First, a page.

In Democracy in America (1835) Alexis de Tocqueville wrote of Russia and America:

… Their starting-point is different, and their courses are not the same; yet each of them seems marked out by the will of Heaven to sway the destinies of half the globe.

By “half the globe” de Tocqueville meant the West. Old Cold War rhetoric about the “Eastern Bloc” aside, Russia is a Western power. While fertility decline is a critical global issue, the West has been especially hard hit, with decades of below-replacement fertility. Geopolitically (and culturally), Russia and America are stewards of the West. We are in this together.

But Russia (1.5 fertility) and the U.S. (1.71) not only suffer from falling fertility. Given the changing composition of their respective populations, the day is coming when both countries will be considerably less Western in character.

Demographers project that the European-descended element of the American population will become a minority by 2030-2035. This is due to 1) below-replacement fertility of the native population for more than five decades, and 2) mass immigration from the Third World, which began in the 1960s.

Almost all of America’s recent population growth is from immigration and the differential (higher) birthrates of recent immigrants. While that differential has now disappeared, the demographic transformation to a non-White majority is all but complete. Whites are already a minority of American children from one to ten years of age.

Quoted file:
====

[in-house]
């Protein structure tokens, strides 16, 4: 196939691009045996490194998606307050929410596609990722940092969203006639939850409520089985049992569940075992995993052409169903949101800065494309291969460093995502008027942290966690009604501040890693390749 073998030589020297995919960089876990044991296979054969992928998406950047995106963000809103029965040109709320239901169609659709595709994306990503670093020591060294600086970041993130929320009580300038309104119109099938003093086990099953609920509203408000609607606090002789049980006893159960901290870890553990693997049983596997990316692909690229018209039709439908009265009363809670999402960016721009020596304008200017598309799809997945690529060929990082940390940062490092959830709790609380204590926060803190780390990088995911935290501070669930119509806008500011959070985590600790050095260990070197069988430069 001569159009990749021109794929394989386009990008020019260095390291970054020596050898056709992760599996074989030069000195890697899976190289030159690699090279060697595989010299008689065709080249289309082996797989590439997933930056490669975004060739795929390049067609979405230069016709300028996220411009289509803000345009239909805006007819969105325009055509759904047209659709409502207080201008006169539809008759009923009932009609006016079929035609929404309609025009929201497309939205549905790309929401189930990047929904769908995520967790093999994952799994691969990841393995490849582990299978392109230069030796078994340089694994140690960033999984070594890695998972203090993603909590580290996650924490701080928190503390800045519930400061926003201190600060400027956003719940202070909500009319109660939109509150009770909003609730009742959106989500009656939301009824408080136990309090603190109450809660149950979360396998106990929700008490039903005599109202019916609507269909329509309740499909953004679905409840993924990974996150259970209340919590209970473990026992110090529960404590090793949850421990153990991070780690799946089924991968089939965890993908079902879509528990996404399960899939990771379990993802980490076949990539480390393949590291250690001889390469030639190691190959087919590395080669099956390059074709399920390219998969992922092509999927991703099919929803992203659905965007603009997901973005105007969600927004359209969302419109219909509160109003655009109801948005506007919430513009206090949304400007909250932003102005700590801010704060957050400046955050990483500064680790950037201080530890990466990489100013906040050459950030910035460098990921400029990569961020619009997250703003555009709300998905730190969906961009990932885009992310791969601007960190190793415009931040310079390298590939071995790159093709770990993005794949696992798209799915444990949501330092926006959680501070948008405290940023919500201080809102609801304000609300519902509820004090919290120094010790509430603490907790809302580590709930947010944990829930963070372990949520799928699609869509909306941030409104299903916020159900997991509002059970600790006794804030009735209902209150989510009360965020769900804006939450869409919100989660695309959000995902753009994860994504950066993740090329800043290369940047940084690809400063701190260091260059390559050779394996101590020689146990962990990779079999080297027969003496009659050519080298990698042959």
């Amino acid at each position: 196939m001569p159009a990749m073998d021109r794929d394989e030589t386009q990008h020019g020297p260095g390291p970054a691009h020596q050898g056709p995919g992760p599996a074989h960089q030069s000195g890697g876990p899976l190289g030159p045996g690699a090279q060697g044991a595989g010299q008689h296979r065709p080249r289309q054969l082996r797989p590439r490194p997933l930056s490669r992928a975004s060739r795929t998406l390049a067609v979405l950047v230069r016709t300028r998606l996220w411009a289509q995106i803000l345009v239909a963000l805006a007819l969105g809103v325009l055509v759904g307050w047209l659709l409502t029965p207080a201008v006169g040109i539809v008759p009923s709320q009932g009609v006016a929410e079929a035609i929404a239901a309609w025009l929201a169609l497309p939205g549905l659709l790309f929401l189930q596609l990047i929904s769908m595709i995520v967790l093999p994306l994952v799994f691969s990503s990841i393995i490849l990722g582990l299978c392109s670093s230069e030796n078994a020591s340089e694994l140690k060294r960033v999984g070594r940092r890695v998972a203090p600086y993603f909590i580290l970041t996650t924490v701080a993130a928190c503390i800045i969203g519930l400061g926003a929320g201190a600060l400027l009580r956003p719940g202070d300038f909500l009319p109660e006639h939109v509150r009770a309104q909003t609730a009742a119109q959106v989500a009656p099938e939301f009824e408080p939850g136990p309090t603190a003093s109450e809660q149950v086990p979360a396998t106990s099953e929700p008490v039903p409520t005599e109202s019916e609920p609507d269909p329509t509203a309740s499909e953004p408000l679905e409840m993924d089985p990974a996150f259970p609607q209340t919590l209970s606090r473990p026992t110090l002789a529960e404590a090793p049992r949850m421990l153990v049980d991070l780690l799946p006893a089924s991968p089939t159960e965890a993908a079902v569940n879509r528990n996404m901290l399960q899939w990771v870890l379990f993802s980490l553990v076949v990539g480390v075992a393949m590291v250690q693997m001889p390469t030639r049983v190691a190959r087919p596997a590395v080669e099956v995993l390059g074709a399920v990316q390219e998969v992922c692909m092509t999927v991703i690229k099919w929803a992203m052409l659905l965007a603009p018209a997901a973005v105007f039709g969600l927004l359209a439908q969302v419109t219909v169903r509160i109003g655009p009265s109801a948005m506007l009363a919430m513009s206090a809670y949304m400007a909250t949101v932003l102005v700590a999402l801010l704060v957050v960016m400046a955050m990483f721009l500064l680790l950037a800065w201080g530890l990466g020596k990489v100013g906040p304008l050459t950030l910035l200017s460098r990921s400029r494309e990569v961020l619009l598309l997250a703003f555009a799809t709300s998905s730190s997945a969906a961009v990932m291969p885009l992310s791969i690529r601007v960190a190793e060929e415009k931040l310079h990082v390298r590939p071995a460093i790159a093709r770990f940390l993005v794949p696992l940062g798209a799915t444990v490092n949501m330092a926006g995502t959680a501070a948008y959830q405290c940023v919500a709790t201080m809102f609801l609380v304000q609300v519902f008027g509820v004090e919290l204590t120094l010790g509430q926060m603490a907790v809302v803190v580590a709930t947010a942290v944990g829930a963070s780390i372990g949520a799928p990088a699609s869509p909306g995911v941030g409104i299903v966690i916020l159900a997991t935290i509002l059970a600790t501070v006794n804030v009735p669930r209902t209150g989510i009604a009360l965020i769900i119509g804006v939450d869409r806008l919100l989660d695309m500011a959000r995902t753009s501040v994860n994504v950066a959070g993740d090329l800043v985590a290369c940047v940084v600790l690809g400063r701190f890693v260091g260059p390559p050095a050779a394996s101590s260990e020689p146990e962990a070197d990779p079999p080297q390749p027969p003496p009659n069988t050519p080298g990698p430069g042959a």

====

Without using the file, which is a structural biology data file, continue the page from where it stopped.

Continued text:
The tsunami of cheap-labour immigration that has changed the face of America is fully supported by self-interested elites and a government fully committed to globalist ideology. The American way of dealing with low fertility is simply to continue with mass immigration to ensure an increasing population for continued economic growth. The consequent loss of social cohesion and mounting public debt does not concern the regime. That is not a sustainable course.

President Putin has a different approach. A Russian nationalist, he has demonstrated keen foresight in trying to prevent the demographic transformation of his country. Currently the populations with the highest fertility in Russia are Muslim, especially in the North Caucasus and along the southern periphery. Leading the pack are Tuva (2.72), the Chechen Republic (2.58) and the Altai Republic (2.11). The Muslim percentage of Russia was 6.5% in 2012, 10% in 2017; it is currently estimated to be approaching 15%. Some have projected that by 2035, Russia’s Muslim population will increase to 30%.

Putin is well aware of the danger. Previous efforts to bolster Russian births have had some positive results, but the decrease to a 1.5 fertility rate last year is a result of, as President Putin said in his 2020 Presidential Address, “new families… being created now by the small generation of the 1990s. And the birth rate is falling again.”

Nevertheless, Putin continues his relentless efforts to urge his fellow Russians to produce more children. His renewed push to reinvigorate Russian family life has brought concerned Russians together as never before. An inveterate Russophile, he is enlisting patriotism and the Russian Orthodox Church in this effort. This approach is a nationalist, socially conservative remedy as opposed to America’s globalist, purely economic solution.

It is President Putin who has demonstrated leadership on the existential issue of whether the nation and species will continue. We can only hope that the day will come when an American leader will sound the alarm about this crisis as Putin has done. Perhaps then we can change our priorities, abandon our fixation on equity, diversity and political correctness, and join the Russian leader in his crusade to stop the coming extinction.